In a short while, starting at 11:00 CEST / 10:00 BST, ATLAS will announce some new Higgs results:
“New Higgs physics results from the ATLAS experiment using the full Run-1 LHC dataset, corresponding to an integrated luminosity of approximately 25 fb-1, of proton-proton collisions at 7 TeV and 8 TeV, will be presented.” [seminar link]
I don’t expect anything earth-shattering, because ATLAS already has preliminary analyses for all the major Higgs channels. They have also submitted final publications for LHC Run I on Higgs decaying to two photons, two b quarks, two Z bosons – so it’s reasonable to guess that Higgs decaying to taus or W’s is going to be covered today.
(Parenthetically, CMS has already published final results for all of the major Higgs decays, because we are faster, stronger, smarter, better looking, and more fun at parties.)
I know folks on ATLAS who are working on things that might be shown today, and they promise they have some new tricks, so I’m hoping things will be fairly interesting. But again, nothing earth-shattering.
I’ll update this very page during the seminar. You should also be able to watch it on the Webcast Service.
10:55 I have a front row seat in the CERN Council Chamber, which is smaller than the main auditorium that you might be more familiar with. Looks like it will be very, very full.
11:00 Here we go! (Now’s a good time to click the webcast, if you plan to.)
11:03 Yes, it turns out it will be taus and W’s.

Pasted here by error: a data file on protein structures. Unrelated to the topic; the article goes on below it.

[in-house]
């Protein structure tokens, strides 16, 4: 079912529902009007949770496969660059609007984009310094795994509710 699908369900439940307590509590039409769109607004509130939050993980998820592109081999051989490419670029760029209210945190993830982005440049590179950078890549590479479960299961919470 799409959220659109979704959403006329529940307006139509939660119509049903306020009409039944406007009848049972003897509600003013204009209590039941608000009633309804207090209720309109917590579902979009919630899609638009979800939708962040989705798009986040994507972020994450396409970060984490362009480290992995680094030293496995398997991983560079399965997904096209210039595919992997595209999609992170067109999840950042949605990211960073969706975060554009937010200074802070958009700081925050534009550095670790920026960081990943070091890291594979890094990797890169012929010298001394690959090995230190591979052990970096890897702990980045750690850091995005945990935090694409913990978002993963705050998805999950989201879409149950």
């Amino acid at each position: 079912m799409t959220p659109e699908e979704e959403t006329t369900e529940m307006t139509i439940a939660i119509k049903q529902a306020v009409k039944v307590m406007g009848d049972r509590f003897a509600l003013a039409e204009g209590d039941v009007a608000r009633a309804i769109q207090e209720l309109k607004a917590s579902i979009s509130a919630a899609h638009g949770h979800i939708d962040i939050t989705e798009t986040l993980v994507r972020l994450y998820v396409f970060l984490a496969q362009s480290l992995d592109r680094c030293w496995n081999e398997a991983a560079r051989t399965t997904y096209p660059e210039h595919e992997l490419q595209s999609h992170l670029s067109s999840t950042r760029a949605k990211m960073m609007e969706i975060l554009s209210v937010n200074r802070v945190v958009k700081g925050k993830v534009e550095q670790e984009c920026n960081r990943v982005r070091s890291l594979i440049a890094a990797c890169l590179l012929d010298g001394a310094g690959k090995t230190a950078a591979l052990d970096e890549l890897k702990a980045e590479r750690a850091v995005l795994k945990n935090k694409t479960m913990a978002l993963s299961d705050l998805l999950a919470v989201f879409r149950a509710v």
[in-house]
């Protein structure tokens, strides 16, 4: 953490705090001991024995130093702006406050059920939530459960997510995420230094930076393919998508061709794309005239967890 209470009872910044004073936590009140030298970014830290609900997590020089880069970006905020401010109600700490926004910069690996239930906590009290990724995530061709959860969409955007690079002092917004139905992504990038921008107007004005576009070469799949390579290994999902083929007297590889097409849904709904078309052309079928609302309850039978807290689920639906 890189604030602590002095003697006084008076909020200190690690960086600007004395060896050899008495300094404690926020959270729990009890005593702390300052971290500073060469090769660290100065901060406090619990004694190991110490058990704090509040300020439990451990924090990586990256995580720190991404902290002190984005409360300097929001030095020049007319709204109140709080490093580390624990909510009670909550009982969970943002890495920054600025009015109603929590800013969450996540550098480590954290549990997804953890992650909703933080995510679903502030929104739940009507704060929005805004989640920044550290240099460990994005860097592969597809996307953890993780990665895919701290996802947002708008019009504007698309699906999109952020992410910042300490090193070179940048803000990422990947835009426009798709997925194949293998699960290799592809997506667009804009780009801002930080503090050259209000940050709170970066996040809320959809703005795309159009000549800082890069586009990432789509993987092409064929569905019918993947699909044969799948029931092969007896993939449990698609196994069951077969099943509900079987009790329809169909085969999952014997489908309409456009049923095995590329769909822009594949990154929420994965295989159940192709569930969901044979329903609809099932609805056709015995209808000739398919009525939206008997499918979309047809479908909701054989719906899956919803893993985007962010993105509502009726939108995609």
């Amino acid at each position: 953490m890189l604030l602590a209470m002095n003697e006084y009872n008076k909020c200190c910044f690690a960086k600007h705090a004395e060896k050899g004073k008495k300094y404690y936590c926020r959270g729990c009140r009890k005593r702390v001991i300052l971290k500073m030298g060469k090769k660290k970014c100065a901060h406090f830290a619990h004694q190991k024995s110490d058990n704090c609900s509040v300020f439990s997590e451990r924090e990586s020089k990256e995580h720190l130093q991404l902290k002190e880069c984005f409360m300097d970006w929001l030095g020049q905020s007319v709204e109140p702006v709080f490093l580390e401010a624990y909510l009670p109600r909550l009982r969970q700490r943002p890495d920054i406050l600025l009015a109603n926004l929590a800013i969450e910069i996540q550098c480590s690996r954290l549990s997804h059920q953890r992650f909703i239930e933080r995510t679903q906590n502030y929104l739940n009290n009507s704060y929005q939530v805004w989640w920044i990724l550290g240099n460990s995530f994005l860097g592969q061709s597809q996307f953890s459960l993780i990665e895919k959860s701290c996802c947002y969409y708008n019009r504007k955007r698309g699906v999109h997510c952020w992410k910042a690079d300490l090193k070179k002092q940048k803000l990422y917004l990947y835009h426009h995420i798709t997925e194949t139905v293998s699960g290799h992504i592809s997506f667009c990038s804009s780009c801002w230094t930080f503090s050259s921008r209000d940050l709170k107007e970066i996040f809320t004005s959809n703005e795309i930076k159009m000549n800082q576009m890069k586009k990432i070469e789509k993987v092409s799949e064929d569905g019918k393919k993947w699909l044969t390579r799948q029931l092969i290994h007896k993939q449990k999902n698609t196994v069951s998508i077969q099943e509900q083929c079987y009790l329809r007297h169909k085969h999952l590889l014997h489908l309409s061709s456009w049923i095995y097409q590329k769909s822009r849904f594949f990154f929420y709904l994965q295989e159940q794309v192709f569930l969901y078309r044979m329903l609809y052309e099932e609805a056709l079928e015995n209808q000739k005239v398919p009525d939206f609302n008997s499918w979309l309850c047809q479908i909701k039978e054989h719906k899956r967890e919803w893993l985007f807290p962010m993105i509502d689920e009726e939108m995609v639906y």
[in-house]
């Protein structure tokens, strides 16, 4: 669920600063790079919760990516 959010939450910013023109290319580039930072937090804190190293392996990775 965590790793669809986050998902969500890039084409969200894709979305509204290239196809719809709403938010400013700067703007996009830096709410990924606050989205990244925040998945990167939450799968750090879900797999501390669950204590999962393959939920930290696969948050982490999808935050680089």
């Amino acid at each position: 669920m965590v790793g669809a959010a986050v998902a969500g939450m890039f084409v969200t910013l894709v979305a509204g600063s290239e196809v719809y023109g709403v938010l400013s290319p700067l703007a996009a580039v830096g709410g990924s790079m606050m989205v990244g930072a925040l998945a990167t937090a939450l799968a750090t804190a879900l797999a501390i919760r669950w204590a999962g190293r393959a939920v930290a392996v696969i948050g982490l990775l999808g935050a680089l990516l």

11:06 As an entree, look how fabulously successful the Standard Model, including the Higgs, has been:
11:10 Good overview right now over overall Higgs production and decay and the framework we used to understand it. Have any questions I can answer during the seminar? Put them in the comments or write something at me on Twitter.
11:18 We’re learning about the already-released results for Higgs to photons and ZZ first.
11:24 Higgs to bb, the channel I worked on for CMS during Run I. These ATLAS results are quite new and have a lot of nice improvements from their preliminary analysis. Very pretty plot of improved Higgs mass resolution when corrections are made for muons produced inside b-jets.
11:30 Now to Higgs to tau tau, a new result!
11:35 Developments since preliminary analysis include detailed validation of techniques for estimating from data how isolated the taus should be from other things in the detector.
11:36 I hope that doesn’t sound too boring, but this stuff’s important. It’s what we do all day, not just counting sigmas.
11:37 4.5 sigma evidence (only 3.5 expected) for the Higgs coupling to the tau lepton!
11:39 Their signal is a bit bigger than the SM predicts, but still very consistent with it. And now on to WW, also new.
11:41 In other news, the Nobel Prize in Physics will be announced in 4 minutes: It’s very unlikely to be for anything in this talk.
11:44 Fixed last comment: “likely” –> “unlikely”. Heh.
11:48 When the W’s decay to a lepton and an invisible neutrino, you can’t measure a “Higgs peak” like we do when it decays to photons or Z’s. So you have to do very careful work to make sure that a misunderstanding of you background (i.e. non-Higgs processes) produces what looks like a Higgs signal.
11:50 Background-subtracted result does show a clear Higgs excess over the SM backgrounds. This will be a pretty strong result.
11:51 6.1 sigma for H –> WW –> lvlv. 3.2 sigma for VBF production mechanism. Very consistent with the SM again.
11:52 Lots of very nice, detailed work here. But the universe has no surprises for us today.
11:54 We can still look forward to the final ATLAS combination of all Higgs channels, but we know it’s going to look an awful lot like the Standard Model. Congratulations to my ATLAS colleagues on their hard work.
11:56 By the way, you can read the slides on the seminar link.
12:02 The most significant result here might actually be the single-channel observation of the Vector Boson Fusion production mechanism. The Higgs boson really is behaving the way the Standard Model says it should! Signing off here, time for lunch